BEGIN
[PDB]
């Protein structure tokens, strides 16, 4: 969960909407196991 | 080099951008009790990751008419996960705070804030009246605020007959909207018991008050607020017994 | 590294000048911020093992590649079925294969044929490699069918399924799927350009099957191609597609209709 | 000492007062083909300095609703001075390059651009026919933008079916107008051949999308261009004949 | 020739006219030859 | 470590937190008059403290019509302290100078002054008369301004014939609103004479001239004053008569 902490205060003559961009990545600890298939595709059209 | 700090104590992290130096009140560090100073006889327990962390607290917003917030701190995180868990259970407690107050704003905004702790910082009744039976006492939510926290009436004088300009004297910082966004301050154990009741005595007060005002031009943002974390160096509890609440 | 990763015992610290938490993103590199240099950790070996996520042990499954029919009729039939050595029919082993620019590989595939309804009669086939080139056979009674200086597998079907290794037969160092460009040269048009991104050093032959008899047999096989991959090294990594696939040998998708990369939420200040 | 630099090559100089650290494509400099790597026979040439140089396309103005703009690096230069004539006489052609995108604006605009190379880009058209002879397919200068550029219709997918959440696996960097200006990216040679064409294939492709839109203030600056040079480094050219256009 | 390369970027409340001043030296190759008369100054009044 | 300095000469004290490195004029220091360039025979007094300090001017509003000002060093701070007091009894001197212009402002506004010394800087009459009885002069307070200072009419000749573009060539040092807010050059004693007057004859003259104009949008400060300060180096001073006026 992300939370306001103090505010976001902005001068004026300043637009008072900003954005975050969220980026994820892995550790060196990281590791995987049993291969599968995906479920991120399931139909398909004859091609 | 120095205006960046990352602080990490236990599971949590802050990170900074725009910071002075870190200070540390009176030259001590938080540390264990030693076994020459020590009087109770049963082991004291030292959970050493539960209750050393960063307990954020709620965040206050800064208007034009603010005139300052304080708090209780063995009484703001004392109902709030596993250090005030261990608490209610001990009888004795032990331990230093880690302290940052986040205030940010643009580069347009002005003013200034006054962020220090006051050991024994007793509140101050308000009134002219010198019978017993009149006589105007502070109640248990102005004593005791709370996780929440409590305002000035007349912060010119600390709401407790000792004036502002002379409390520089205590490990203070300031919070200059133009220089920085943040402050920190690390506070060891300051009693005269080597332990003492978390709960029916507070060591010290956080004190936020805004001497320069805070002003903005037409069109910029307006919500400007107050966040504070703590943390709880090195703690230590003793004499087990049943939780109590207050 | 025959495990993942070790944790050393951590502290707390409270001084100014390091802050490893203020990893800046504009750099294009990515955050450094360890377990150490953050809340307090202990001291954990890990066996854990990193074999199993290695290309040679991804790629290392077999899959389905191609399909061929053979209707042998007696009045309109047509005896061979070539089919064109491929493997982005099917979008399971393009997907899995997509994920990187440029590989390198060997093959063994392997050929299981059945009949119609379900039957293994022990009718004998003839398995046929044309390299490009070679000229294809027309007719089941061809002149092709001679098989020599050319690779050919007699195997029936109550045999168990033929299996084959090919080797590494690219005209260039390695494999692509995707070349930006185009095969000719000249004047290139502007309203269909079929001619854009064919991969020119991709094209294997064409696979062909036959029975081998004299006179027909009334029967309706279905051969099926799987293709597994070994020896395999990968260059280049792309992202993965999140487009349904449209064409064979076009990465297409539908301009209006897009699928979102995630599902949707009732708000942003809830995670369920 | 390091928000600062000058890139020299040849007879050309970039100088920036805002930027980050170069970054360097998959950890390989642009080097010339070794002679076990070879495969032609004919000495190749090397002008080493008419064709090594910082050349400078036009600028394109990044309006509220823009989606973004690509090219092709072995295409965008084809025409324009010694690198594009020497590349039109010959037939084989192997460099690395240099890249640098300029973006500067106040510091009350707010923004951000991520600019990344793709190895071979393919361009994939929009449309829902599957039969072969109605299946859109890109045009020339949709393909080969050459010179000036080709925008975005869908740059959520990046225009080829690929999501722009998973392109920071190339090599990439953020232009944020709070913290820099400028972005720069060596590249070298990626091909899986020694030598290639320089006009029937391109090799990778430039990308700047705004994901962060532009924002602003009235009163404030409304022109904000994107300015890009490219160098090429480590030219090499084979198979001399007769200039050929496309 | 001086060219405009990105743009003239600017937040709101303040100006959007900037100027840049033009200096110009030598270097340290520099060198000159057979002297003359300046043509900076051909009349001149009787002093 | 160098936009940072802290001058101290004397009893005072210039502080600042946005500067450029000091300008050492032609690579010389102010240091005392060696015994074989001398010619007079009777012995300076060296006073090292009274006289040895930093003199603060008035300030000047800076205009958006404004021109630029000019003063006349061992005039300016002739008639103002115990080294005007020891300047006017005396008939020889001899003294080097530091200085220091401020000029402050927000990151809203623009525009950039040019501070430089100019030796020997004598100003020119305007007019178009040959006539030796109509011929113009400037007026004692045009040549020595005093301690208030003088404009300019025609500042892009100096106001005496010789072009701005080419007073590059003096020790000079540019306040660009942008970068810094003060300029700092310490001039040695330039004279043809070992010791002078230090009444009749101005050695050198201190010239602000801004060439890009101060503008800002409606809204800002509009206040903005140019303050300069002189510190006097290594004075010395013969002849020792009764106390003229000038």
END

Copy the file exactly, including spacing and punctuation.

[PDB]
């Protein structure tokens, strides 16, 4: 969960909407196991 | 080099951008009790990751008419996960705070804030009246605020007959909207018991008050607020017994 | 590294000048911020093992590649079925294969044929490699069918399924799927350009099957191609597609209709 | 000492007062083909300095609703001075390059651009026919933008079916107008051949999308261009004949 | 020739006219030859 | 470590937190008059403290019509302290100078002054008369301004014939609103004479001239004053008569 902490205060003559961009990545600890298939595709059209 | 700090104590992290130096009140560090100073006889327990962390607290917003917030701190995180868990259970407690107050704003905004702790910082009744039976006492939510926290009436004088300009004297910082966004301050154990009741005595007060005002031009943002974390160096509890609440 | 990763015992610290938490993103590199240099950790070996996520042990499954029919009729039939050595029919082993620019590989595939309804009669086939080139056979009674200086597998079907290794037969160092460009040269048009991104050093032959008899047999096989991959090294990594696939040998998708990369939420200040 | 630099090559100089650290494509400099790597026979040439140089396309103005703009690096230069004539006489052609995108604006605009190379880009058209002879397919200068550029219709997918959440696996960097200006990216040679064409294939492709839109203030600056040079480094050219256009 | 390369970027409340001043030296190759008369100054009044 | 300095000469004290490195004029220091360039025979007094300090001017509003000002060093701070007091009894001197212009402002506004010394800087009459009885002069307070200072009419000749573009060539040092807010050059004693007057004859003259104009949008400060300060180096001073006026 992300939370306001103090505010976001902005001068004026300043637009008072900003954005975050969220980026994820892995550790060196990281590791995987049993291969599968995906479920991120399931139909398909004859091609 | 120095205006960046990352602080990490236990599971949590802050990170900074725009910071002075870190200070540390009176030259001590938080540390264990030693076994020459020590009087109770049963082991004291030292959970050493539960209750050393960063307990954020709620965040206050800064208007034009603010005139300052304080708090209780063995009484703001004392109902709030596993250090005030261990608490209610001990009888004795032990331990230093880690302290940052986040205030940010643009580069347009002005003013200034006054962020220090006051050991024994007793509140101050308000009134002219010198019978017993009149006589105007502070109640248990102005004593005791709370996780929440409590305002000035007349912060010119600390709401407790000792004036502002002379409390520089205590490990203070300031919070200059133009220089920085943040402050920190690390506070060891300051009693005269080597332990003492978390709960029916507070060591010290956080004190936020805004001497320069805070002003903005037409069109910029307006919500400007107050966040504070703590943390709880090195703690230590003793004499087990049943939780109590207050 | 025959495990993942070790944790050393951590502290707390409270001084100014390091802050490893203020990893800046504009750099294009990515955050450094360890377990150490953050809340307090202990001291954990890990066996854990990193074999199993290695290309040679991804790629290392077999899959389905191609399909061929053979209707042998007696009045309109047509005896061979070539089919064109491929493997982005099917979008399971393009997907899995997509994920990187440029590989390198060997093959063994392997050929299981059945009949119609379900039957293994022990009718004998003839398995046929044309390299490009070679000229294809027309007719089941061809002149092709001679098989020599050319690779050919007699195997029936109550045999168990033929299996084959090919080797590494690219005209260039390695494999692509995707070349930006185009095969000719000249004047290139502007309203269909079929001619854009064919991969020119991709094209294997064409696979062909036959029975081998004299006179027909009334029967309706279905051969099926799987293709597994070994020896395999990968260059280049792309992202993965999140487009349904449209064409064979076009990465297409539908301009209006897009699928979102995630599902949707009732708000942003809830995670369920 | 390091928000600062000058890139020299040849007879050309970039100088920036805002930027980050170069970054360097998959950890390989642009080097010339070794002679076990070879495969032609004919000495190749090397002008080493008419064709090594910082050349400078036009600028394109990044309006509220823009989606973004690509090219092709072995295409965008084809025409324009010694690198594009020497590349039109010959037939084989192997460099690395240099890249640098300029973006500067106040510091009350707010923004951000991520600019990344793709190895071979393919361009994939929009449309829902599957039969072969109605299946859109890109045009020339949709393909080969050459010179000036080709925008975005869908740059959520990046225009080829690929999501722009998973392109920071190339090599990439953020232009944020709070913290820099400028972005720069060596590249070298990626091909899986020694030598290639320089006009029937391109090799990778430039990308700047705004994901962060532009924002602003009235009163404030409304022109904000994107300015890009490219160098090429480590030219090499084979198979001399007769200039050929496309 | 001086060219405009990105743009003239600017937040709101303040100006959007900037100027840049033009200096110009030598270097340290520099060198000159057979002297003359300046043509900076051909009349001149009787002093 | 160098936009940072802290001058101290004397009893005072210039502080600042946005500067450029000091300008050492032609690579010389102010240091005392060696015994074989001398010619007079009777012995300076060296006073090292009274006289040895930093003199603060008035300030000047800076205009958006404004021109630029000019003063006349061992005039300016002739008639103002115990080294005007020891300047006017005396008939020889001899003294080097530091200085220091401020000029402050927000990151809203623009525009950039040019501070430089100019030796020997004598100003020119305007007019178009040959006539030796109509011929113009400037007026004692045009040549020595005093301690208030003088404009300019025609500042892009100096106001005496010789072009701005080419007073590059003096020790000079540019306040660009942008970068810094003060300029700092310490001039040695330039004279043809070992010791002078230090009444009749101005050695050198201190010239602000801004060439890009101060503008800002409606809204800002509009206040903005140019303050300069002189510190006097290594004075010395013969002849020792009764106390003229000038």